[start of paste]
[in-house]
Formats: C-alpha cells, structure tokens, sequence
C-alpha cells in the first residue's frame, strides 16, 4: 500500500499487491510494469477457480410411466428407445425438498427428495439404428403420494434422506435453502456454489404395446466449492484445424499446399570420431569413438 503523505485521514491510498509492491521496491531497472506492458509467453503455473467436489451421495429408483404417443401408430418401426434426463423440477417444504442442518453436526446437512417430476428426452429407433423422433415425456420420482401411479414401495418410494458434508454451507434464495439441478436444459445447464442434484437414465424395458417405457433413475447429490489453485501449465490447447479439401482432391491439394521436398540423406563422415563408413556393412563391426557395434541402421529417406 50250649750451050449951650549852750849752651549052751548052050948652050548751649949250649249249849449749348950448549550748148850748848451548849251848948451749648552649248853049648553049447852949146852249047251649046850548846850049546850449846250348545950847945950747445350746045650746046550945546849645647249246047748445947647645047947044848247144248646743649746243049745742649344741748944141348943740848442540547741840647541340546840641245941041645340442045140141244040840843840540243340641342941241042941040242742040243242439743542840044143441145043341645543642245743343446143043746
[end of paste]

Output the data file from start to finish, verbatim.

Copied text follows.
[in-house]
Formats: C-alpha cells, structure tokens, sequence
C-alpha cells in the first residue's frame, strides 16, 4: 500500500499487491510494469477457480410411466428407445425438498427428495439404428403420494434422506435453502456454489404395446466449492484445424499446399570420431569413438 503523505485521514491510498509492491521496491531497472506492458509467453503455473467436489451421495429408483404417443401408430418401426434426463423440477417444504442442518453436526446437512417430476428426452429407433423422433415425456420420482401411479414401495418410494458434508454451507434464495439441478436444459445447464442434484437414465424395458417405457433413475447429490489453485501449465490447447479439401482432391491439394521436398540423406563422415563408413556393412563391426557395434541402421529417406 50250649750451050449951650549852750849752651549052751548052050948652050548751649949250649249249849449749348950448549550748148850748848451548849251848948451749648552649248853049648553049447852949146852249047251649046850548846850049546850449846250348545950847945950747445350746045650746046550945546849645647249246047748445947647645047947044848247144248646743649746243049745742649344741748944141348943740848442540547741840647541340546840641245941041645340442045140141244040840843840540243340641342941241042941040242742040243242439743542840044143441145043341645543642245743343446143043746